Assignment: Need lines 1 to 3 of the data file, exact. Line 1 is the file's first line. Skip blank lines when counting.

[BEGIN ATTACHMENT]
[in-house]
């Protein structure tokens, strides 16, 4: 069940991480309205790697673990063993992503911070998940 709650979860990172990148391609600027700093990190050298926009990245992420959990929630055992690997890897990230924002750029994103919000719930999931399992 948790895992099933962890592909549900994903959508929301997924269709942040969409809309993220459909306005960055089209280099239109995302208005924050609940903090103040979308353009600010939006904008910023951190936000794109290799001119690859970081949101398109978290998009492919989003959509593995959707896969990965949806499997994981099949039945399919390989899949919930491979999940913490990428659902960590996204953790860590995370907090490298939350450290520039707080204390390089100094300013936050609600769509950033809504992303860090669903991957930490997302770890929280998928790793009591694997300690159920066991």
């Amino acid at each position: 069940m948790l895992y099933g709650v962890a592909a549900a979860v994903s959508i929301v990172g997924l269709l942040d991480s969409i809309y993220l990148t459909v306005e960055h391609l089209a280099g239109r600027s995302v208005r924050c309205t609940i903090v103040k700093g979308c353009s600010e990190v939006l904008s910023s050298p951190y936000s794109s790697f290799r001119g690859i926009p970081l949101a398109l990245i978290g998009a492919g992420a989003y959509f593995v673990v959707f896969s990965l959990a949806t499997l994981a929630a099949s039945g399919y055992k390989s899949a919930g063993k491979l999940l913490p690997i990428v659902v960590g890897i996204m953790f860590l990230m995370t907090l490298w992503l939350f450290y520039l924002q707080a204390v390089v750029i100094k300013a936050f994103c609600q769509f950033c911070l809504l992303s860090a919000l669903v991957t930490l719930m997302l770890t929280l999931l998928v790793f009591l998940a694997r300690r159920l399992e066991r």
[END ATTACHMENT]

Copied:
[in-house]
């Protein structure tokens, strides 16, 4: 069940991480309205790697673990063993992503911070998940 709650979860990172990148391609600027700093990190050298926009990245992420959990929630055992690997890897990230924002750029994103919000719930999931399992 948790895992099933962890592909549900994903959508929301997924269709942040969409809309993220459909306005960055089209280099239109995302208005924050609940903090103040979308353009600010939006904008910023951190936000794109290799001119690859970081949101398109978290998009492919989003959509593995959707896969990965949806499997994981099949039945399919390989899949919930491979999940913490990428659902960590996204953790860590995370907090490298939350450290520039707080204390390089100094300013936050609600769509950033809504992303860090669903991957930490997302770890929280998928790793009591694997300690159920066991």
């Amino acid at each position: 069940m948790l895992y099933g709650v962890a592909a549900a979860v994903s959508i929301v990172g997924l269709l942040d991480s969409i809309y993220l990148t459909v306005e960055h391609l089209a280099g239109r600027s995302v208005r924050c309205t609940i903090v103040k700093g979308c353009s600010e990190v939006l904008s910023s050298p951190y936000s794109s790697f290799r001119g690859i926009p970081l949101a398109l990245i978290g998009a492919g992420a989003y959509f593995v673990v959707f896969s990965l959990a949806t499997l994981a929630a099949s039945g399919y055992k390989s899949a919930g063993k491979l999940l913490p690997i990428v659902v960590g890897i996204m953790f860590l990230m995370t907090l490298w992503l939350f450290y520039l924002q707080a204390v390089v750029i100094k300013a936050f994103c609600q769509f950033c911070l809504l992303s860090a919000l669903v991957t930490l719930m997302l770890t929280l999931l998928v790793f009591l998940a694997r300690r159920l399992e066991r």